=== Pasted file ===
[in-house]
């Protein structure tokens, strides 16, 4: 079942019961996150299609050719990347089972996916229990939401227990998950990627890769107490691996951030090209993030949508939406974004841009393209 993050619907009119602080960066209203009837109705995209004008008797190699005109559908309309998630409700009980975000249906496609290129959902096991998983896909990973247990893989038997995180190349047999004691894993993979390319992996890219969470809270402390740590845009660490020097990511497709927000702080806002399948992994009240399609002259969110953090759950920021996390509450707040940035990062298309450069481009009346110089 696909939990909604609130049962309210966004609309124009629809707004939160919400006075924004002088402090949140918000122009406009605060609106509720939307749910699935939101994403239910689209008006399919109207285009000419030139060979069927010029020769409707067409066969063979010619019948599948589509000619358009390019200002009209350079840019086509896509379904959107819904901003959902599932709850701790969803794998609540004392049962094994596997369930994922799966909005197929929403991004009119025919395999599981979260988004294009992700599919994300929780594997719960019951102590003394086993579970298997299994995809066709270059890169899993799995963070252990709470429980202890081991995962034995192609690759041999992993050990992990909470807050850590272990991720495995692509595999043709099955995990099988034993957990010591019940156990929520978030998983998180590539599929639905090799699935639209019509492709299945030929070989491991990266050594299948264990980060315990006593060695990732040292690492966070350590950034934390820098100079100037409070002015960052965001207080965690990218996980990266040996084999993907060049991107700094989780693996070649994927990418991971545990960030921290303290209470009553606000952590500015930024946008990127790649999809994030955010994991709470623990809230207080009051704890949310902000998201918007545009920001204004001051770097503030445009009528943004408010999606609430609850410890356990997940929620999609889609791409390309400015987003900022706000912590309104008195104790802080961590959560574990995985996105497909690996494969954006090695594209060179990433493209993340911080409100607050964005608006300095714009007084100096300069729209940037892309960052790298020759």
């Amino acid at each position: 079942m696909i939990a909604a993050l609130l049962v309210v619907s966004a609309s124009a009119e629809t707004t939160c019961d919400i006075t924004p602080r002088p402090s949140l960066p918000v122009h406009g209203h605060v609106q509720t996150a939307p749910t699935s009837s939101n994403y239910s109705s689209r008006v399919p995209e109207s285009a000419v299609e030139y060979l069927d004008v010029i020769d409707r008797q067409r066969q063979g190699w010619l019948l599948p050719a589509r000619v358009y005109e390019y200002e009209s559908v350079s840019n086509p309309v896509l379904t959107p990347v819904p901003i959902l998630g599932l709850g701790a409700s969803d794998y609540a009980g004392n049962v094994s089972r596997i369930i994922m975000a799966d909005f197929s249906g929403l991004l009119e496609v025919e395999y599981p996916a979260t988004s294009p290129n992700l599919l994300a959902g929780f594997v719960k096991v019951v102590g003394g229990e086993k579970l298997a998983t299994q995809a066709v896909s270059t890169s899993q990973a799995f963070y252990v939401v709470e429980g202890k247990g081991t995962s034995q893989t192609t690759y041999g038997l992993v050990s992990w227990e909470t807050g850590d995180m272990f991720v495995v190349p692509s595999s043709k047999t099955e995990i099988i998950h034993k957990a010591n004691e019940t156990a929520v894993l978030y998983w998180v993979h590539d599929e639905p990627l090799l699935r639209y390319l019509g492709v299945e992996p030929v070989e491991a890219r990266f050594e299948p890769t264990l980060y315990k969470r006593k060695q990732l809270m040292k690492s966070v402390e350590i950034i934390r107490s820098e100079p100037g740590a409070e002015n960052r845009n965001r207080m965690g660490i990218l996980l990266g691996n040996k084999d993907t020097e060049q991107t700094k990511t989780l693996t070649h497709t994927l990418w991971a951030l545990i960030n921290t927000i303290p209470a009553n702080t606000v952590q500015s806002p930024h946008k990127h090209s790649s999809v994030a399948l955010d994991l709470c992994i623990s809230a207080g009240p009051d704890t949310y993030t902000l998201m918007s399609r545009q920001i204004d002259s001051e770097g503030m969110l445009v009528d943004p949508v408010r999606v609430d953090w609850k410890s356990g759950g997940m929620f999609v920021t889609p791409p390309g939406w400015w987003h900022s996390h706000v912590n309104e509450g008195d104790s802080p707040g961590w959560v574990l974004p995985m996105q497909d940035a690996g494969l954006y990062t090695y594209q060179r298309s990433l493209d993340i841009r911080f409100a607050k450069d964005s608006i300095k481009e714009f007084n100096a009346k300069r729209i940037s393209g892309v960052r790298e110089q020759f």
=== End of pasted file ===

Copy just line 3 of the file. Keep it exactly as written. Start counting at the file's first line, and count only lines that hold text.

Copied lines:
């Amino acid at each position: 079942m696909i939990a909604a993050l609130l049962v309210v619907s966004a609309s124009a009119e629809t707004t939160c019961d919400i006075t924004p602080r002088p402090s949140l960066p918000v122009h406009g209203h605060v609106q509720t996150a939307p749910t699935s009837s939101n994403y239910s109705s689209r008006v399919p995209e109207s285009a000419v299609e030139y060979l069927d004008v010029i020769d409707r008797q067409r066969q063979g190699w010619l019948l599948p050719a589509r000619v358009y005109e390019y200002e009209s559908v350079s840019n086509p309309v896509l379904t959107p990347v819904p901003i959902l998630g599932l709850g701790a409700s969803d794998y609540a009980g004392n049962v094994s089972r596997i369930i994922m975000a799966d909005f197929s249906g929403l991004l009119e496609v025919e395999y599981p996916a979260t988004s294009p290129n992700l599919l994300a959902g929780f594997v719960k096991v019951v102590g003394g229990e086993k579970l298997a998983t299994q995809a066709v896909s270059t890169s899993q990973a799995f963070y252990v939401v709470e429980g202890k247990g081991t995962s034995q893989t192609t690759y041999g038997l992993v050990s992990w227990e909470t807050g850590d995180m272990f991720v495995v190349p692509s595999s043709k047999t099955e995990i099988i998950h034993k957990a010591n004691e019940t156990a929520v894993l978030y998983w998180v993979h590539d599929e639905p990627l090799l699935r639209y390319l019509g492709v299945e992996p030929v070989e491991a890219r990266f050594e299948p890769t264990l980060y315990k969470r006593k060695q990732l809270m040292k690492s966070v402390e350590i950034i934390r107490s820098e100079p100037g740590a409070e002015n960052r845009n965001r207080m965690g660490i990218l996980l990266g691996n040996k084999d993907t020097e060049q991107t700094k990511t989780l693996t070649h497709t994927l990418w991971a951030l545990i960030n921290t927000i303290p209470a009553n702080t606000v952590q500015s806002p930024h946008k990127h090209s790649s999809v994030a399948l955010d994991l709470c992994i623990s809230a207080g009240p009051d704890t949310y993030t902000l998201m918007s399609r545009q920001i204004d002259s001051e770097g503030m969110l445009v009528d943004p949508v408010r999606v609430d953090w609850k410890s356990g759950g997940m929620f999609v920021t889609p791409p390309g939406w400015w987003h900022s996390h706000v912590n309104e509450g008195d104790s802080p707040g961590w959560v574990l974004p995985m996105q497909d940035a690996g494969l954006y990062t090695y594209q060179r298309s990433l493209d993340i841009r911080f409100a607050k450069d964005s608006i300095k481009e714009f007084n100096a009346k300069r729209i940037s393209g892309v960052r790298e110089q020759f």